Welcome to the Historic Horeke Hotel
The Horeke Hotel is the oldest surviving pub in New Zealand. The oldest part dates from around 1833, It might not have had a liquor license, but it served the many ship builders working in the first commercial shipbuilding yard in New Zealand, established in 1826, which was situated right beside where the pub now stands. It is located on the waterfront of the Hokianga Harbour in the Far North District.
Nowadays the Horeke Hotel is fully licenced with its own Restaurant,Bar, Cycle Trail Services and Accommodation including a 1924 built “ House on the Water“built out over the beach, newly refurbished with 4 double bedrooms and all bedrooms have their own tiled bathrooms.
It is a great place to recharge the batteries, and simply enjoy the moment. From here you have easy access to an exciting variety of activities, there is plenty to see or do, or just sip a glass of wine on our balcony and soak in the picturesque view and relax after a long cycle.
Twin Coast Cycle Trail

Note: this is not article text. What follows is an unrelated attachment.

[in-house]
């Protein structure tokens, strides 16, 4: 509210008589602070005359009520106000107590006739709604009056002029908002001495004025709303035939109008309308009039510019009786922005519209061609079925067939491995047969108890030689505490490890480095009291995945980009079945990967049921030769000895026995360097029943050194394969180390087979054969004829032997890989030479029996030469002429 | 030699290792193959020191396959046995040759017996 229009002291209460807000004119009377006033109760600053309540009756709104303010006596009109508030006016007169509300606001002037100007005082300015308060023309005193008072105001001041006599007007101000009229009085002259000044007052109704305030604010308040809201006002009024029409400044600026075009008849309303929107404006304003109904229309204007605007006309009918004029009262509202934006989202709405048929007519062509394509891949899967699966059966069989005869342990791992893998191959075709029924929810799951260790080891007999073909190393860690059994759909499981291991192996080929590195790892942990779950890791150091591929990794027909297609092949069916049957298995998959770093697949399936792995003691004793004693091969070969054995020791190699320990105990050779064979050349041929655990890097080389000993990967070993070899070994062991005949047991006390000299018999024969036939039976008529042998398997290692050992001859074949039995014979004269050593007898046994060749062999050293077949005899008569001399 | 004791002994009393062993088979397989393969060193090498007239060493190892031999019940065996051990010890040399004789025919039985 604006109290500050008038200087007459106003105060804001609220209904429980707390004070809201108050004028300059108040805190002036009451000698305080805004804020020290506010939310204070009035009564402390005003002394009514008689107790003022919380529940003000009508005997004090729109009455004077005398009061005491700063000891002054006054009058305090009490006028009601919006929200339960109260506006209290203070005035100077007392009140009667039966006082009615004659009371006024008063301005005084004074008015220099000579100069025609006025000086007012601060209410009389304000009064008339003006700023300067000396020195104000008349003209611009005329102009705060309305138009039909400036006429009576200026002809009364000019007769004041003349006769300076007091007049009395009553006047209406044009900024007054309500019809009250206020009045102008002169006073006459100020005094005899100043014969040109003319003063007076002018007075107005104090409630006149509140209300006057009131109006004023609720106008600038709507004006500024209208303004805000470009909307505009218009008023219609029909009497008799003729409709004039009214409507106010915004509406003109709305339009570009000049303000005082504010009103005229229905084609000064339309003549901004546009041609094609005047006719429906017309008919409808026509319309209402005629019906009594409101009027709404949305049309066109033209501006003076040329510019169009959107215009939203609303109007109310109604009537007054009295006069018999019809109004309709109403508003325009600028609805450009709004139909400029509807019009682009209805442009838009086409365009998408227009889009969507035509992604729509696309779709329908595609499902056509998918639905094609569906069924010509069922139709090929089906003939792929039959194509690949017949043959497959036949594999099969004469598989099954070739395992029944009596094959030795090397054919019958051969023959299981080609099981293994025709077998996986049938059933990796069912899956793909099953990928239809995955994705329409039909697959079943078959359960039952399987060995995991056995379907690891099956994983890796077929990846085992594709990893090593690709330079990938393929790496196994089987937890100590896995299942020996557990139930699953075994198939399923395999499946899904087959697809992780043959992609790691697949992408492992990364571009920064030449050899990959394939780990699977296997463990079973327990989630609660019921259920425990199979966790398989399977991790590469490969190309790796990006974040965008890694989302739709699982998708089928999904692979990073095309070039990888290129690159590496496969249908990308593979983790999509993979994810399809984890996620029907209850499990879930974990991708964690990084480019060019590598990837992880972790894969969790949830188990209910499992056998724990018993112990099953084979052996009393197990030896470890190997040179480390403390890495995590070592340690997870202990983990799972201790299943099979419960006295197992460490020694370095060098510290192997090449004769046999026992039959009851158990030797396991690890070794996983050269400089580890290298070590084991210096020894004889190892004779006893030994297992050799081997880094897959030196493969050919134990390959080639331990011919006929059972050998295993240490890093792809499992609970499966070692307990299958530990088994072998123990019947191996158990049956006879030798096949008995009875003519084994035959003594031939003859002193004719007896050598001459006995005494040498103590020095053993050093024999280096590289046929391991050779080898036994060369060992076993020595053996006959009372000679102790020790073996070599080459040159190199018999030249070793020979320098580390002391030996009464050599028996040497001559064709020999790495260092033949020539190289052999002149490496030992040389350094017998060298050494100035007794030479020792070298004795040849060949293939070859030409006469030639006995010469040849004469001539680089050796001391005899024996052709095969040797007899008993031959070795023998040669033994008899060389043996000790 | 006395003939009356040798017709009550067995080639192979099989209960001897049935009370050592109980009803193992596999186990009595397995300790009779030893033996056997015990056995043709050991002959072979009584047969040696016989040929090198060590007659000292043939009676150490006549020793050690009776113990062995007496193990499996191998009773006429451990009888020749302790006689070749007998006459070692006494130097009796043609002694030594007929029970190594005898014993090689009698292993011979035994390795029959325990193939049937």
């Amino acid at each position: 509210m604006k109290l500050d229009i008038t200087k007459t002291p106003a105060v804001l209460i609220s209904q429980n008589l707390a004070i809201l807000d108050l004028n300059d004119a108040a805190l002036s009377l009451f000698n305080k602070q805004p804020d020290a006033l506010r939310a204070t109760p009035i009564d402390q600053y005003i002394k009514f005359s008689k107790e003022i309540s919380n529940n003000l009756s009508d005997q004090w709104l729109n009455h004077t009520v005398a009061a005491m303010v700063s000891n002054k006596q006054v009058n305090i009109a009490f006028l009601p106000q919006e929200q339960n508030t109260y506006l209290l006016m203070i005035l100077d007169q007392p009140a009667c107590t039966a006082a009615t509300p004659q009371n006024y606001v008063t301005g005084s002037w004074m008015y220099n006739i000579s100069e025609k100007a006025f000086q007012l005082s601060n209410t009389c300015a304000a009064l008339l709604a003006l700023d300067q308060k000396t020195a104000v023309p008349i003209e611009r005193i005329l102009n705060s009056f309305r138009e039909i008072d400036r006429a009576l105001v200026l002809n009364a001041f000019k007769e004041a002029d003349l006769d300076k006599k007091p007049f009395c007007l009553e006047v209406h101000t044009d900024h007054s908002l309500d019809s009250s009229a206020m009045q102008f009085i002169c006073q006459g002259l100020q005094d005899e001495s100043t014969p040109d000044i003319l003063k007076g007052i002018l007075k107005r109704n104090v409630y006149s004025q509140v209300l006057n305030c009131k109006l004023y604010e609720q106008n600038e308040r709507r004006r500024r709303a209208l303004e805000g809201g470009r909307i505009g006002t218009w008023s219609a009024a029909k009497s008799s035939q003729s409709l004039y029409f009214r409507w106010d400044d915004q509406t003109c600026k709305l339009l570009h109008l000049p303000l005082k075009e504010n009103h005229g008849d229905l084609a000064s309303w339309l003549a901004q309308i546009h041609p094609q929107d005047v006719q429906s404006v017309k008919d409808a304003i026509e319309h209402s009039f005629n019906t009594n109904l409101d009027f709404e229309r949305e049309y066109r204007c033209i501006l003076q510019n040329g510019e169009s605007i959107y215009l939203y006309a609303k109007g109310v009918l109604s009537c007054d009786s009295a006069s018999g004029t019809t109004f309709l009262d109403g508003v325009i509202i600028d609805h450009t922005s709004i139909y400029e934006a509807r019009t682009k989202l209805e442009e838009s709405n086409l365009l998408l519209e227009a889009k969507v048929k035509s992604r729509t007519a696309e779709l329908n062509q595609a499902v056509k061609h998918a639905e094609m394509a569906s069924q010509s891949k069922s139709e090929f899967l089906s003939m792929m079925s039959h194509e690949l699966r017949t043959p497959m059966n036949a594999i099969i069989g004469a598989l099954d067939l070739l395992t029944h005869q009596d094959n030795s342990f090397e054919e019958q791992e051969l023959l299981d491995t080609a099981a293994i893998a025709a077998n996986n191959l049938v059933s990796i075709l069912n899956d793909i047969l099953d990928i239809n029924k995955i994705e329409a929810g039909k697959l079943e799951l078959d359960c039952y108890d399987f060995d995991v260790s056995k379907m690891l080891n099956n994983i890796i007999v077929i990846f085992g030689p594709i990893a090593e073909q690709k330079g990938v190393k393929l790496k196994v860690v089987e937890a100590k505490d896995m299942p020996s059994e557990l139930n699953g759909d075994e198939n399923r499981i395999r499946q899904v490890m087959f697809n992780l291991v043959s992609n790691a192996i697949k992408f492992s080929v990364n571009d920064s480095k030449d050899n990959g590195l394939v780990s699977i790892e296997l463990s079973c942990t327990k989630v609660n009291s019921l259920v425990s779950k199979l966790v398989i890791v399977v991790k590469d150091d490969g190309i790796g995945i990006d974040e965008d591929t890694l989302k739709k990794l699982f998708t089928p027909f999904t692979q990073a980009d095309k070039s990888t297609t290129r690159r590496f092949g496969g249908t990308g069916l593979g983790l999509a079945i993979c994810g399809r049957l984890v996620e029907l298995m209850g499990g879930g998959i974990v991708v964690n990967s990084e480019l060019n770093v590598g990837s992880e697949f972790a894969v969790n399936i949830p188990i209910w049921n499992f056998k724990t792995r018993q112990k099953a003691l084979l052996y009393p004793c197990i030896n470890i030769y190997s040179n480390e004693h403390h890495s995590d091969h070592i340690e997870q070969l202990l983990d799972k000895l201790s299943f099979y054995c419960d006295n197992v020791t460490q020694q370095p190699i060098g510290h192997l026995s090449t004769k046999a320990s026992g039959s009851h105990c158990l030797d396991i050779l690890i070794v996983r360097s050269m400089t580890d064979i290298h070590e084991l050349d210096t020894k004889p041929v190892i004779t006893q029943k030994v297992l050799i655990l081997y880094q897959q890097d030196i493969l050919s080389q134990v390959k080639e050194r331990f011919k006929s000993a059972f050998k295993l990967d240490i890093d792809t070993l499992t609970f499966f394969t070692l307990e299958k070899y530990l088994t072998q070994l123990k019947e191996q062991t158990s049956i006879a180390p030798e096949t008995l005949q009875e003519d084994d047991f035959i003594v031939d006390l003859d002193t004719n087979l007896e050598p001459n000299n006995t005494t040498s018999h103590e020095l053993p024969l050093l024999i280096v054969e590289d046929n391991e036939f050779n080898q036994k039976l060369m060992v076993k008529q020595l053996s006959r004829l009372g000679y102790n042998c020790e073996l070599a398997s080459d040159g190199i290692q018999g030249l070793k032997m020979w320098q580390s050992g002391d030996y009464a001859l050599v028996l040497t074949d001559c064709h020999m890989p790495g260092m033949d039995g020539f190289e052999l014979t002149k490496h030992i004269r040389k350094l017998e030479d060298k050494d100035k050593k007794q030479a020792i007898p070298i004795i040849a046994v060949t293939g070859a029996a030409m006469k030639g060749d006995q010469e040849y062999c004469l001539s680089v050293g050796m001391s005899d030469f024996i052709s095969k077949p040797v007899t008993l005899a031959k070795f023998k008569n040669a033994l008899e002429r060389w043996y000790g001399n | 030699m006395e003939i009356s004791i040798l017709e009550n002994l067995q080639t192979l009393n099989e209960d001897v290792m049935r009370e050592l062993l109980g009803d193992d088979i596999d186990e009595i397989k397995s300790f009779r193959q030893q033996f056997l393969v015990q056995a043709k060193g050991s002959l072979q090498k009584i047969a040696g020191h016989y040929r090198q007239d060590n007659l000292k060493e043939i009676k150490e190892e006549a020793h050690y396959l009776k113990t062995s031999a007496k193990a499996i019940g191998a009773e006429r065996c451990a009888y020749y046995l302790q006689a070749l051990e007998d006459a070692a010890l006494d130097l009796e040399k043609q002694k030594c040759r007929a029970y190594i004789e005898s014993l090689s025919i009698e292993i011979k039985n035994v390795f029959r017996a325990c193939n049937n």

The Tavern is situated at the end or start of the “Pou Herenga Tai Twin Coast Cycle Trail” sometimes called “Northland Coast to Coast Cycle Trail” or “Twin Coast Cycle Trail” from Opua via Kawakawa, Kaikohe, and Okaihau to Horeke connecting the Bay of Islands to the Hokianga Harbour.
Some Interesting History about Horeke and its Hotel, also see the Historic Place Trust.
Also, Horeke, the second town ever established in NZ, is the home of the first commercial ship building yard in New Zealand dating back to 1826.
On the 6th of February 1840, Captain Hobson signed the treaty of Waitangi between the British Governments and Northland Chiefs and the Bay of Islands. Hobson walked from the Bay to the Hokianga and on the 12th of February 1840, at Mangungu Mission Station in Horeke, the Treaty was signed. Afterward Captain Hobson put on a feast for the locals at Horeke. This was one of the first government funded Hui (Function or Gathering) in the country.
By May 1840 New Zealands first postal service was established between Horeke and the Bay of Islands. Every Tuesday a letter could be delivered on horse back for a princely sum of 1/6d. Ask at the pub to see the original petition signed by the locals at Horeke in 1840, addressed to Governor Hobson, requesting that this postal service be established.